Rise of the Guardians: The Video Game - Review
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Review by Ian Abbott
It’s that time of year again, when cinemas across the UK fill up with excited families on their annual holiday animated comedy movie jaunt. Taking their inspiration from the beautiful series of books developed by William Joyce entitled Guardians of Childhood, Dreamworks offer up “Rise of the Guardians” and have licensed Torus Games to create and extend the filmic experience onto gaming consoles and handhelds for audiences aged 10+.
After being introduced to our fabled guardians (Santa Claus, Tooth Fairy, Easter Bunny, Sandman, Jack Frost) in the opening cut scenes, the adventure combat game offered us the illustrious task of defeating every ‘nightmare’ in the world, eradicating their dreaded leader and guardian nemesis Pitch and re-igniting the belief of children all over the world.
Sadly, for a game promising joyous multiplayer encounters based on a movie where the main theme is about working together to overcome evil, there’s very little sense of team or cooperation on offer from the outset. I felt like I was a lone rabbit up against the world with little pleasure to be had. The prospect of working together as immortal guardians to protect the hopes, beliefs and imaginations of children doesn’t materialise because the other team members operated as individuals rather than double or triple teaming up against larger nightmares. Mostly, I just button bashed until the nightmares were gone whilst the NPCs occasionally helped out. It mattered not if I unlocked additional talents like a snowball attack or summoning a swarm of miniature nibbling tooth fairies because I got the same result if I executed either those power moves or a basic repetitive attack. If I’m not being rewarded or encouraged to use extra abilities then there’s little point in designing and offering them.
Even when I cried out for my gaming buddy (Tracey) to save me from this solitary experience, we both found that things didn’t really improve the pleasure stakes; if anything the whole experience became even more frustrating. If one of us wanted to head NW to loot a treasure chest and the other wanted to voyage SE and unleash seven bells of hell on the next nightmare swarm, we found that on getting to either edge of the screen, neither of us could move any further and so we were stuck. One of us had to surrender and follow the other or be magically transported to the other’s location with no warning or choice.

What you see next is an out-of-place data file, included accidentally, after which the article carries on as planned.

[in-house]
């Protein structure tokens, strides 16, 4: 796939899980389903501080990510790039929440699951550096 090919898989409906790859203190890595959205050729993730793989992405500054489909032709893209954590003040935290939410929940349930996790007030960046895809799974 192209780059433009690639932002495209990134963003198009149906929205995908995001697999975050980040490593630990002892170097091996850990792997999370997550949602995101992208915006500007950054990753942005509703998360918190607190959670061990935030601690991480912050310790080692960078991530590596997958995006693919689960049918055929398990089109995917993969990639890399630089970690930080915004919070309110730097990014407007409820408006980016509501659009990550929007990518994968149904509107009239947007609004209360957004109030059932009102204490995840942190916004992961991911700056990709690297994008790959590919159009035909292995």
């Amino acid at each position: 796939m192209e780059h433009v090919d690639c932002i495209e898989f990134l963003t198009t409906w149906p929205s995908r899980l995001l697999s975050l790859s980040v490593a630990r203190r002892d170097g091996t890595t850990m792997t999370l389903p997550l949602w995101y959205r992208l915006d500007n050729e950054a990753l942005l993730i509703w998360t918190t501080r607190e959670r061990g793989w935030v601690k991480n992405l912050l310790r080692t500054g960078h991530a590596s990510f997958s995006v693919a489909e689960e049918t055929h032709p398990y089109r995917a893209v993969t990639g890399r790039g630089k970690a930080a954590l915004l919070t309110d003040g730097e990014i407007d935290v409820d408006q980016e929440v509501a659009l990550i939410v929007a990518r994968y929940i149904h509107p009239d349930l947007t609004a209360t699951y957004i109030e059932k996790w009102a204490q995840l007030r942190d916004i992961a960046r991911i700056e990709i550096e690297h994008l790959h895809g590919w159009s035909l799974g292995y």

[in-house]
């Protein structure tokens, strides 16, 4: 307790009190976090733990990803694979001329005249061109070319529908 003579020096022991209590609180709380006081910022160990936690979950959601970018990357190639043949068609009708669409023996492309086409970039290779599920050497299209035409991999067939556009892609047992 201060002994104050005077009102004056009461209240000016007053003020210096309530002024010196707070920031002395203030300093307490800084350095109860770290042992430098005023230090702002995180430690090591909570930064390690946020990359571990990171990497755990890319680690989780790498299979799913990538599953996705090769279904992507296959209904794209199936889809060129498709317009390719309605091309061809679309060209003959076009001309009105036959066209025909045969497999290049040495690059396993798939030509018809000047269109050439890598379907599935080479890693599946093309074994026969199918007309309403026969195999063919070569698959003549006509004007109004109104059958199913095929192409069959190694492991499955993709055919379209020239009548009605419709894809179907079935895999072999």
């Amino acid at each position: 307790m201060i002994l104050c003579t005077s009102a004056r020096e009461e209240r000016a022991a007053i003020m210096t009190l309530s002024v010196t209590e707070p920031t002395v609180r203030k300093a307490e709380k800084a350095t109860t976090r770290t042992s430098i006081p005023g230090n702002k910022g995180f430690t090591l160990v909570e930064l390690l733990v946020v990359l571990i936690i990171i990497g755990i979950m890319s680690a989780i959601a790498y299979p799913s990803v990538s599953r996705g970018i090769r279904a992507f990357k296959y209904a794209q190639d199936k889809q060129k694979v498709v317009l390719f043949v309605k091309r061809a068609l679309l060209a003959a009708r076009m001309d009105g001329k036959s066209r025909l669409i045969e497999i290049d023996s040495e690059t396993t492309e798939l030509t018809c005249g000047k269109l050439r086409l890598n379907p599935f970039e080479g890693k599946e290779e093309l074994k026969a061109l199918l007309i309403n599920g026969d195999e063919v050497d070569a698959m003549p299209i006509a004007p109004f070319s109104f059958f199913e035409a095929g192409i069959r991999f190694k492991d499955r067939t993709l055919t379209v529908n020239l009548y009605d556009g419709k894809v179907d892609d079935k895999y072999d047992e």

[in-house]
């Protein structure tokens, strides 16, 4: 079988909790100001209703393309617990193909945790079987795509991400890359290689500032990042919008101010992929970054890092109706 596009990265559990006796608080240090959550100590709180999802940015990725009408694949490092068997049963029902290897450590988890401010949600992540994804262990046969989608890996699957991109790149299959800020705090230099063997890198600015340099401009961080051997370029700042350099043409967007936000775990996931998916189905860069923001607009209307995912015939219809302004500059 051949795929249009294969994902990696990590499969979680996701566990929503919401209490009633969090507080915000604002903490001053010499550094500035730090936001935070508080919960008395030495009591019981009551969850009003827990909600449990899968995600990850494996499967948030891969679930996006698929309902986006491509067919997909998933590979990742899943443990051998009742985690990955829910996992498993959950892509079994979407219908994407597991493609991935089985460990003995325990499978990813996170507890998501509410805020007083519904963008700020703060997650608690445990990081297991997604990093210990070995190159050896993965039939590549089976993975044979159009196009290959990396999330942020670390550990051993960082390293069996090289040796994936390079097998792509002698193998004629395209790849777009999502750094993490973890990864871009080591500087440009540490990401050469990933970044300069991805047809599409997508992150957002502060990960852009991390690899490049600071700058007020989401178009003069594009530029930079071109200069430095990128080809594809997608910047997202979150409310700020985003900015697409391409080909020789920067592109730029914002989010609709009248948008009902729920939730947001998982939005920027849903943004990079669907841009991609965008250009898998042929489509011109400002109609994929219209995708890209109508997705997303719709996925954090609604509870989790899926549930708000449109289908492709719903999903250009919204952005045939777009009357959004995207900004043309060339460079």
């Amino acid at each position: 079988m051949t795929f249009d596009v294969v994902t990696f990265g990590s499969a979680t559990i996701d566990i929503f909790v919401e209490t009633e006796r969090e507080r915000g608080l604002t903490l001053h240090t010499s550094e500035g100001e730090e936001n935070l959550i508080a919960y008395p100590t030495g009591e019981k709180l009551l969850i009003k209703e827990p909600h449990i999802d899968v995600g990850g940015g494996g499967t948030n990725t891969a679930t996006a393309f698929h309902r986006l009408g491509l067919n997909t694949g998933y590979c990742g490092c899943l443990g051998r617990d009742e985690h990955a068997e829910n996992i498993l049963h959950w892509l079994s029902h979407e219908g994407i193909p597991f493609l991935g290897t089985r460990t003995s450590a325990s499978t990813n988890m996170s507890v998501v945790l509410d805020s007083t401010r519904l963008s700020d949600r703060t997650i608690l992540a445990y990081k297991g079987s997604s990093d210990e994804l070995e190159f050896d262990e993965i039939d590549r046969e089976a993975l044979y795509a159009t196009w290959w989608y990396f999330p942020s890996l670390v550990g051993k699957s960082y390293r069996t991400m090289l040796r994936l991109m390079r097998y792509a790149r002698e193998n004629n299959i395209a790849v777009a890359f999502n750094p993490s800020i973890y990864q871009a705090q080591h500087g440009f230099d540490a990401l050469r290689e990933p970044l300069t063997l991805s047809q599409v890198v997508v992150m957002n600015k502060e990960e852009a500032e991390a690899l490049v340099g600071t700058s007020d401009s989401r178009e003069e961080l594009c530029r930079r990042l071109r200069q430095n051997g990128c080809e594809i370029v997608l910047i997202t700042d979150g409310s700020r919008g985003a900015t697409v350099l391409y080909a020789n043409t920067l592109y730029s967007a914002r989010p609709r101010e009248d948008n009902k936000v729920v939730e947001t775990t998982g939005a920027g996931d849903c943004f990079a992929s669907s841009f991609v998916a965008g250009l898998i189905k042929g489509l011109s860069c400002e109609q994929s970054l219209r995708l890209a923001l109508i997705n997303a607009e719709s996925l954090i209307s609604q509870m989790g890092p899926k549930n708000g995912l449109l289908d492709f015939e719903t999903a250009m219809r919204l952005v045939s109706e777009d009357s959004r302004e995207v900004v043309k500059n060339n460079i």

The game allowed me to immediately and consistently rotate each of the guardians, which I imagine could engage young audiences straight away - especially if they’d taken a shine to one of the characters at the cinema. I found this quite an unusual gaming practice as I’m used to having to secure (through skill and proficiency) unlockable items and characters as I move through the game. I found that I didn’t value my relationship to any of the other characters as I’d not earned the right to play them and tended to stick with the Easter Bunny, thereby not utilising the other guardians or their talents. Upgrades, power ups and experience were gained through the absorption of the nightmare souls and can be attributed to characters automatically or individually. However, as is often the case with a levelling up offer, the enemies get harder as you get better and therefore any progress I made is cancelled out by their increased difficulty. The entire rewards and levelling system of the game feels a little tacked on without wielding any significant influence over proceedings.
Each character is equipped with either ranged or melee weapon skills alongside their own special moves (that recharge as enemies are smited) and can also combine forces in team attacks to create a mighty rolling golden ball of thwack to eliminate the nightmares that are unswerving in their ankle biting swiftiness and general pestiness.
Each of the explorable animated worlds (Workshop, Warren, Palace etc.) are dripping with rich and colourful detail with their own unique set of enemies (who’d have thought that a lobster could be nightmarish?) and the art direction is superb. They offer a clear and intuitive path that demands absolute investigation to ensure hoovering up of every last collectable and purging wave after wave of enemy nightmare. The discovery and stockpiling of gems is where I thought the game sang loudest because there was very little skill, just persistence, needed to despatch enemies and younger games may not have the patience to ensure progress. If things got too hairy in battle, we were able to retreat back to the Guardian Gate between fights which would replenish any loss of health, ensure confidence and probable victory as I marched ever forward to Pitch.
Sadly, this game has not been created to extend the narrative arc of film nor has it been created to offer a fresh perspective of the art work of the book or film (though you can unlock stills from the movie). Once again and unsurprisingly, it has been created as a movie/video game tie in to generate money rather than offer a thrilling experience. I’m sad that within our industry, we consistently deem this ok and are not striving to create something better for our young gamers. 12 hours of bashing a weapon and repetitive activities in simple maps, interspersed with some still animation cut scenes doesn’t seem an attractive enough offer to hold the attention of the 10+ market, many of whom are skilled gamers. It doesn’t seem aimed at the younger market either and struggles to match the wonder of the movie or the culturally rich read that awaits in the original books by William Joyce; for it is here where imaginations can truly soar.
Rise of the Guardians is out now in cinemas whilst the videogame is available for X360, PS3, Wii, 3DS.